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Psychiatrist Drops His Lawsuit Against Critic Who Left Wordless One-Star Review

It looks like the psychiatrist who sued a pseudonymous reviewer over a wordless one-star review has finally decided to stop digging this particular hole. Since news broke of psychiatrist Mark Beale's defamation suit against "Richard Hill," Beale has amassed a great many one-star reviews by non-patients . There's no telling if Beale will be seeking to file an en masse lawsuit against these Does (taking a page out of copyright trolls' handboo...
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Funniest/Most Insightful Comments Of The Week At Techdirt

This week, our first place comment on the insightful side came in response to our post about the fact that copyright maximalists appear to have thrown in the towel on fighting for more copyright extensions. John Snape offered a simple and popular sentiment : If you can't make a profit after 28 years exploiting a copyright, you're a failure. In second place, we have an anonymous comment that also racked up quite a few funny votes, responding...
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This Week In Techdirt History: January 7th - 13th

Five Years Ago This week in 2013, we watched as new players tried to get into the copyright trolling game but were rebuffed by a court system getting wise to their antics — even if, at the same time, established copyright trolls were upping their insane demands . We got some great examples of copyright nonsense as Lionsgate issued a takedown on a video that the Copyright Office itself had featured as an example of fair use , and Sony releas...
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Colorado Cities Keep Voting To Build Their Own Broadband Networks

So we've long mentioned how incumbent ISPs like Comcast have spent millions of dollars quite literally buying shitty, protectionist laws in more than twenty states. These laws either ban or heavily hamstring towns and cities from building their own broadband networks, or in some cases from even engaging in public/private partnerships. It's a scenario where ISPs get to have their cake and eat it too; they often refuse to upgrade their networ...
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Intelligence Oversight Tries Again With Zero-Reform Section 702 Bill, Criticizes Reform Efforts As Threats To Security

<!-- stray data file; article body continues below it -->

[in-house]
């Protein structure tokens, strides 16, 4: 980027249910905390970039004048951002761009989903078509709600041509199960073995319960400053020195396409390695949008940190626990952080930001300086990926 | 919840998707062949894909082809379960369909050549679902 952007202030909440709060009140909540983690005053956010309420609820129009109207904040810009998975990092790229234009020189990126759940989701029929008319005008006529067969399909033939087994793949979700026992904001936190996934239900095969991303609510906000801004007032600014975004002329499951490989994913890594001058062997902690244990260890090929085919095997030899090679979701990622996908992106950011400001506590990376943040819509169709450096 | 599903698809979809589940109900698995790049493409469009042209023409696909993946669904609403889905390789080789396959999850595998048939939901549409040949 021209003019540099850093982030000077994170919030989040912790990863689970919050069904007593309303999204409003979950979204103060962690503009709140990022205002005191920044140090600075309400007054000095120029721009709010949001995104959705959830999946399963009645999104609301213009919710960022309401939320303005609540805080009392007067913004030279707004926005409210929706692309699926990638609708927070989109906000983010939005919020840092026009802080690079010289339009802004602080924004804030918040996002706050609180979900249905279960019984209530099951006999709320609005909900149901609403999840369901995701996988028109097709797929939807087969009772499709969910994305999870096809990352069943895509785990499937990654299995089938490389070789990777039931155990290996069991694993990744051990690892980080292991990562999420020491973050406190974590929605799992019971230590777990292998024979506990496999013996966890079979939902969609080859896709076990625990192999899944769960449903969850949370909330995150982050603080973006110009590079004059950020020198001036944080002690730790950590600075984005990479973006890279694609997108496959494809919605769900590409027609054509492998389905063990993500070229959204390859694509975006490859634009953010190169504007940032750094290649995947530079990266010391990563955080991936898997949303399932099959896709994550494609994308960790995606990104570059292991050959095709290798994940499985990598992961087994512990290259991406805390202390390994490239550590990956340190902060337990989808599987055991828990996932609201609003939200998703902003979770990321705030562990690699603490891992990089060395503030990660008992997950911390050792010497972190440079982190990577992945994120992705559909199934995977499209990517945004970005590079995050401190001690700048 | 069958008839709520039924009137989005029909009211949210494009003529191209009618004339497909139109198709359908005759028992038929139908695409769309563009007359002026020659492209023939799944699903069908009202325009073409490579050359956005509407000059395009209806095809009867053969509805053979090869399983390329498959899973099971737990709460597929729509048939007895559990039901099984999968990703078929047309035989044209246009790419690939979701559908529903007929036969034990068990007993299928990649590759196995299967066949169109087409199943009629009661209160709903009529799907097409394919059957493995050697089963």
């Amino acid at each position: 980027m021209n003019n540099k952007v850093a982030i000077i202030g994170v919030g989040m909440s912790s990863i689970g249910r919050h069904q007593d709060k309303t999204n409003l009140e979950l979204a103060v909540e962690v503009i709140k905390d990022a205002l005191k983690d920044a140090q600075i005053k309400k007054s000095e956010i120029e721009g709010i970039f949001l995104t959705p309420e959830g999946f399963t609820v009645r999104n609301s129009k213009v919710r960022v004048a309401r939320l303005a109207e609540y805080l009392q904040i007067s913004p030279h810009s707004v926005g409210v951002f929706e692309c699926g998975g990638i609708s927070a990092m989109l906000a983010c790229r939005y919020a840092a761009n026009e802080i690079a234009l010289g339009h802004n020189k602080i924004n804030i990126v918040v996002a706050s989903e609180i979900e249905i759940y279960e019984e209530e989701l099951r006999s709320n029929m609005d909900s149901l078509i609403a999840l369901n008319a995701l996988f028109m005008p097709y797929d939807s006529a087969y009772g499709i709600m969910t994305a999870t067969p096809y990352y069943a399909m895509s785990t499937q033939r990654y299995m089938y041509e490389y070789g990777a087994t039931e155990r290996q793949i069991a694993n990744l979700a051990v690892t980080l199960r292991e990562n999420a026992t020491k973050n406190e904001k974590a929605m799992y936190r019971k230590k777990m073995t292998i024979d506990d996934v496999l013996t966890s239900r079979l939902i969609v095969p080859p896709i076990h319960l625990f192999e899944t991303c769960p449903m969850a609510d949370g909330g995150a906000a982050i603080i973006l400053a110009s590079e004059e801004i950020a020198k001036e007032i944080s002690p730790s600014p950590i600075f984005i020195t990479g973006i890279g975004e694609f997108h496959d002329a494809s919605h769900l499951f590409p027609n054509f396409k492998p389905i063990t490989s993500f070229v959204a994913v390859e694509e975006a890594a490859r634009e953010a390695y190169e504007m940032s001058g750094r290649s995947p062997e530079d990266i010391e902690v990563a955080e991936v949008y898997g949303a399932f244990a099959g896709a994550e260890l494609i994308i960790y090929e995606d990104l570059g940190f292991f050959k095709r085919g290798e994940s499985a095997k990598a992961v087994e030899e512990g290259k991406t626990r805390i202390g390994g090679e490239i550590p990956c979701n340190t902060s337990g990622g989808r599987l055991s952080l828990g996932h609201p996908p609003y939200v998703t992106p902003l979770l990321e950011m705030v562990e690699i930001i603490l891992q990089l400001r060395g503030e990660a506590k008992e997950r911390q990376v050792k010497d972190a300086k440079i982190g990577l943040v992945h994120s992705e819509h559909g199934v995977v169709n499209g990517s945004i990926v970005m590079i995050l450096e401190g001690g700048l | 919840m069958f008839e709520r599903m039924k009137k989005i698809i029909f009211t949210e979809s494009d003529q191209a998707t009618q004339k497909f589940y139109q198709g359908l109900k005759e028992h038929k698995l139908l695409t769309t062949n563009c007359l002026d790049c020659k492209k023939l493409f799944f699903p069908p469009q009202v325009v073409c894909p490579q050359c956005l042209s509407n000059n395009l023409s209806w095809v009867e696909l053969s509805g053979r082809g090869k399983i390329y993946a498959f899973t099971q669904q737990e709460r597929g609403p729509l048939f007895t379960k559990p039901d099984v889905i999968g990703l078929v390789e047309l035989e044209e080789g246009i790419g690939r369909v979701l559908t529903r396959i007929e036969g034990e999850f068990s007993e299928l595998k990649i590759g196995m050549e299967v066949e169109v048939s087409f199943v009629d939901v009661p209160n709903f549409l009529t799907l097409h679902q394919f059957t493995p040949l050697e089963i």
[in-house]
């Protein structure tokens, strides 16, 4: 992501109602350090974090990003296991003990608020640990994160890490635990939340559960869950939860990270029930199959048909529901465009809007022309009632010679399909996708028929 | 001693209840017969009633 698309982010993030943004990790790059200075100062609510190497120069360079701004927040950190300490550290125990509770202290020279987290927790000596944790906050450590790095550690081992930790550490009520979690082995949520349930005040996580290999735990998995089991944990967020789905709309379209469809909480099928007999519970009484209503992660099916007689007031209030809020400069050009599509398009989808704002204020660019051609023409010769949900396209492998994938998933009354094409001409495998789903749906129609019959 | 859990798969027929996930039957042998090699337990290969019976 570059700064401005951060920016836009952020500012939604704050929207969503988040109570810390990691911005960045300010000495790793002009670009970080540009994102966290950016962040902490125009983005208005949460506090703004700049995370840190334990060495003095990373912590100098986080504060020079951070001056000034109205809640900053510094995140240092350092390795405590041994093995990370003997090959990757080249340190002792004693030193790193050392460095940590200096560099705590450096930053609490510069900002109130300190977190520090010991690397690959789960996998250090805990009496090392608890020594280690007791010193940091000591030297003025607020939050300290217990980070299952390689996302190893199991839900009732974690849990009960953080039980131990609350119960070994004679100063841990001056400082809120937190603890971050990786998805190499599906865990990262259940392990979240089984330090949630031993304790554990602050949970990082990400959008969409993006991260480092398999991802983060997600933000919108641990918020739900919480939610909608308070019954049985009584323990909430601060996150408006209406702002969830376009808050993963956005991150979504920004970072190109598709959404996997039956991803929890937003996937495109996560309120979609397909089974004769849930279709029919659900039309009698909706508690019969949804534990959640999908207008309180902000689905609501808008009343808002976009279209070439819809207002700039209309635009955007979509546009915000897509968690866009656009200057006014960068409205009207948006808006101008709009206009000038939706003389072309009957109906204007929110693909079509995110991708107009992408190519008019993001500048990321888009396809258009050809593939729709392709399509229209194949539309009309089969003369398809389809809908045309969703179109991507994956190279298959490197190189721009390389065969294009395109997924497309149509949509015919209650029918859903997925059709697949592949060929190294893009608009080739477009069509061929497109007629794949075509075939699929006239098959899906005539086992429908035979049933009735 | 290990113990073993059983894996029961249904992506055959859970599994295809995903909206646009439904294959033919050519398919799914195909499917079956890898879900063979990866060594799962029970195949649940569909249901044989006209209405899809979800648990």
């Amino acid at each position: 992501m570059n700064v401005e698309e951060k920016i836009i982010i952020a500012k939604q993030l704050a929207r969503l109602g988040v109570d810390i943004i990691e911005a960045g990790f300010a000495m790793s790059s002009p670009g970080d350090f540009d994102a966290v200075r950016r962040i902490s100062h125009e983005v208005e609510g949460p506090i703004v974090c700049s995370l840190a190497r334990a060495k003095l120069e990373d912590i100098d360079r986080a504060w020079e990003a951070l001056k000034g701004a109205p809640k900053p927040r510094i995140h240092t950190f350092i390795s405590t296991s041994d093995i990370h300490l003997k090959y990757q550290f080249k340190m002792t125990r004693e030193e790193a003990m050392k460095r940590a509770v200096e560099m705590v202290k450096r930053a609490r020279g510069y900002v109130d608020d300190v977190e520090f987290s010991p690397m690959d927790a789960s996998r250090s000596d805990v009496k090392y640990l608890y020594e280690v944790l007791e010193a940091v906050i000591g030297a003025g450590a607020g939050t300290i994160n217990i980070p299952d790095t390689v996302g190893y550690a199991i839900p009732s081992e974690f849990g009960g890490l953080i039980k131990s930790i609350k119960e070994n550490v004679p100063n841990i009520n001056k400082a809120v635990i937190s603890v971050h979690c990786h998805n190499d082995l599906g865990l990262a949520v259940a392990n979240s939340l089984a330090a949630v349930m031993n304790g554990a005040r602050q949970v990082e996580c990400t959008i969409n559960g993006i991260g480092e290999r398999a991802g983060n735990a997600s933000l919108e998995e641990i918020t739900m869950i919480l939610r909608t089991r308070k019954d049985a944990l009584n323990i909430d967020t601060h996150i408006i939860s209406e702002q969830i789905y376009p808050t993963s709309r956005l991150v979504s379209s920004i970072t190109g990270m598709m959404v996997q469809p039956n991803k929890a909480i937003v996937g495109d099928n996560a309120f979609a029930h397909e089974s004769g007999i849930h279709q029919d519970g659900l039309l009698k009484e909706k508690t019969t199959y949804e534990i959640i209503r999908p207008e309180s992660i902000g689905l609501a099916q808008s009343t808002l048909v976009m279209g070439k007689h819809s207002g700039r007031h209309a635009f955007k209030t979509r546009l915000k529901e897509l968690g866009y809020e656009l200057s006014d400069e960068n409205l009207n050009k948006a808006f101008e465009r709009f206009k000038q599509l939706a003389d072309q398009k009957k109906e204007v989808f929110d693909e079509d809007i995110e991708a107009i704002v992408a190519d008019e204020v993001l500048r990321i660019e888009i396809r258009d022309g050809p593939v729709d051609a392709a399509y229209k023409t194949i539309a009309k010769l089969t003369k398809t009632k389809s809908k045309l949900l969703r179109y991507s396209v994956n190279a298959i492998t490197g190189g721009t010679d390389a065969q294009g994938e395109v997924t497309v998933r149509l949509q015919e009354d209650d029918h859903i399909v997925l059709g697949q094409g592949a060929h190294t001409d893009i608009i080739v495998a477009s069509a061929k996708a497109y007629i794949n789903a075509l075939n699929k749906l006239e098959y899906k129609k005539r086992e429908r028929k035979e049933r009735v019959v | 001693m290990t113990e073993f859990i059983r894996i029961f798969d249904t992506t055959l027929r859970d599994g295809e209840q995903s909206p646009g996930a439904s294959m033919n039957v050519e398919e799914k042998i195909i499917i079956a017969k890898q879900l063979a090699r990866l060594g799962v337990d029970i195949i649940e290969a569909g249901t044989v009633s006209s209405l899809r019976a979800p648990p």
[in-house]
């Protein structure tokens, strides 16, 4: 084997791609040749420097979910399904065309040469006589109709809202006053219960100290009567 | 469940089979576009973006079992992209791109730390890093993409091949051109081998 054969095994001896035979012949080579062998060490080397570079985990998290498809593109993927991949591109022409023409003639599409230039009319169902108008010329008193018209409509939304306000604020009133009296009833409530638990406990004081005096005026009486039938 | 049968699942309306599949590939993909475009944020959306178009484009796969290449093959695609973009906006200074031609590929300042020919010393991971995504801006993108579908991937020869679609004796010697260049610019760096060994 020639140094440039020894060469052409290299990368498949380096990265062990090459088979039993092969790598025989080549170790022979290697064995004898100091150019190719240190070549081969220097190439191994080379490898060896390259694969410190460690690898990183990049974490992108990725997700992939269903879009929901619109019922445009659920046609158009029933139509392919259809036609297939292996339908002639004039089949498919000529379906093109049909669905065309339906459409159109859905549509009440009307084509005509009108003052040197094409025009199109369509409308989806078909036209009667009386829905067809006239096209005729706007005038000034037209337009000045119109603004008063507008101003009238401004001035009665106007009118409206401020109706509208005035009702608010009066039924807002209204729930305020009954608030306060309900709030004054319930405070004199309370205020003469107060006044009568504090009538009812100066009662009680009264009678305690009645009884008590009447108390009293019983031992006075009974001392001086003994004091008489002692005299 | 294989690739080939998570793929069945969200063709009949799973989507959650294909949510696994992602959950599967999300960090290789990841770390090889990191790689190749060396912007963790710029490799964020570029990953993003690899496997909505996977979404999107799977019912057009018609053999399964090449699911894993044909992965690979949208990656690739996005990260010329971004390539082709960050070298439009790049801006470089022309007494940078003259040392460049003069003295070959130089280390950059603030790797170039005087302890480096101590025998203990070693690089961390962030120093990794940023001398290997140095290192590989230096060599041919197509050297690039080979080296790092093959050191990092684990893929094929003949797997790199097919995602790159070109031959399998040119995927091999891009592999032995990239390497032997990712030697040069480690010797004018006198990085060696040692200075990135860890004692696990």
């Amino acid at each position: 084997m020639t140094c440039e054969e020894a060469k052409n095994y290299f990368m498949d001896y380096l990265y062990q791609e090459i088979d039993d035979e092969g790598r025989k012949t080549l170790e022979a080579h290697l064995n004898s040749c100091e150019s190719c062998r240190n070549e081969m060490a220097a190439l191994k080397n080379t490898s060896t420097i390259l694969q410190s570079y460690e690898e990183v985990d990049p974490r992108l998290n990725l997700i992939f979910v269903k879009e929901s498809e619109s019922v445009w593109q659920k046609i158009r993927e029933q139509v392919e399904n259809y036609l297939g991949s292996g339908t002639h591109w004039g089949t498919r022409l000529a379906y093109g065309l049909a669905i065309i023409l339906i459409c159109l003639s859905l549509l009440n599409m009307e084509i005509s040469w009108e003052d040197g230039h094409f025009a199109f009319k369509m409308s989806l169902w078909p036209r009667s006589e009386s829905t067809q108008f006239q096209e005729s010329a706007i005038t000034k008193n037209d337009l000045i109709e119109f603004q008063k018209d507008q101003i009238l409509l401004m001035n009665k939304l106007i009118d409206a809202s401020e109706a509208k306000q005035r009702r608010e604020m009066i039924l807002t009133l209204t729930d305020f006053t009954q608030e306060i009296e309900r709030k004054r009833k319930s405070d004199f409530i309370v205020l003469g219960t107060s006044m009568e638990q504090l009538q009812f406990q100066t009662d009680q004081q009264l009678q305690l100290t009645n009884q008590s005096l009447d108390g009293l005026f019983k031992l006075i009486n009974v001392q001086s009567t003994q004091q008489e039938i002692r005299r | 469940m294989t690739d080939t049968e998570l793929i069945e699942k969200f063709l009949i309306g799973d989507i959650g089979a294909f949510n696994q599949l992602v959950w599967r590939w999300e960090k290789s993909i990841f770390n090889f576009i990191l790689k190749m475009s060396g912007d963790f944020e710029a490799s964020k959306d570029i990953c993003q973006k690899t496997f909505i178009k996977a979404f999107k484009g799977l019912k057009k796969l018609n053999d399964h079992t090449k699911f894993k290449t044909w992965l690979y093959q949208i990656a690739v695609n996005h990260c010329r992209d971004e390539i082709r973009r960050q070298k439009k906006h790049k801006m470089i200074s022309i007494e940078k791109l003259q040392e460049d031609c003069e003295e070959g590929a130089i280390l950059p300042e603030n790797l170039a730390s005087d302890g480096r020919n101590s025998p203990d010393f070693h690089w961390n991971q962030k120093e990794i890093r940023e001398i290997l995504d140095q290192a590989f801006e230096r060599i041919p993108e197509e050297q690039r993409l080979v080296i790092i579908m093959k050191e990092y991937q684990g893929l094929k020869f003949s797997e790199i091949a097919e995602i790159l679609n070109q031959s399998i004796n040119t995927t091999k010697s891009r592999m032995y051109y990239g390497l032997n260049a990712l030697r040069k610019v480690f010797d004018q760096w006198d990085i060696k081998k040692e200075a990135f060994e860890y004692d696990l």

The Congressional showdown on Section 702 reforms/renewal continues to generate little actual debate or reform -- but plenty of bad proposals. Both the House and Senate Intelligence Committees have decided there should be a renewal -- preferably an extended one -- with zero actual reform . Members of the House offered up some tepid reforms in the USA Liberty Act, only to find this offering blocked by the House Permanent Select Committee on ...
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Techdirt Podcast Episode 149: Barbies v. Bratz

If you've been reading Techdirt for more than five years, you probably remember the conclusion of Mattel v. MGA — and if you've been reading for more than thirteen years, you might even remember when it started . This epic legal battle over intellectual property went through nearly a decade of rulings and reversals, and the resulting story is a fascinating one that ties in a lot of the topics we discuss here at Techdirt. It's also the subje...
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233 Hits

Funniest/Most Insightful Comments Of The Week At Techdirt

This week, our first place winner on the insightful side is a simple comment from Mason Wheeler making a straightforward proposal regarding copyright terms on America's (hopefully last) empty Public Domain Day : I find 14 years, optionally renewable once to be perfectly reasonable. In second place, we've got a comment from Tanner Andrews about the journalist who was arrested for publishing confidential information a police officer gave to h...
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226 Hits

This Week In Techdirt History: December 31st - January 6th

Five Years Ago This week in 2003, we kicked off the year by witnessing things start to go seriously wrong for a little law firm by the name of Prenda . Well, that and noting how, as usual, nothing at all was entering the public domain (a situation that looked like it could be extended thanks to the supreme court ). The Megaupload case was mired in the courts and some companies were getting impatient . And we saw some pretty stunning DMCA no...
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It Begins: Some Comic Conventions Refusing To Fold After San Diego Comic-Con Gets Its Trademark Win

After following the saga of what seemed like a truly misguided lawsuit brought by the San Diego Comic-Con against the company putting on the Salt Lake ComiCon, the whole thing culminated in the SDCC getting a win in the courtroom. One of the reasons this verdict threw many, including this writer, for a loop is that the defendant in the case made the argument that the SDCC had allowed the term "comic con" to become generic, an argument buttr...
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Techdirt 2017: The Stats.

Another yearly tradition is, after the new year, we try to take a look at some of the stats on traffic and commenters and such. I know many sites do this before the end of the year, but we're sort of a stickler for actually including the full year's data, so ours comes out sometime after the new year actually starts (and once I have time to really go through the data). For reference, you can see these stories from the past seven years as we...
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Funniest/Most Insightful Comments Of 2017 At Techdirt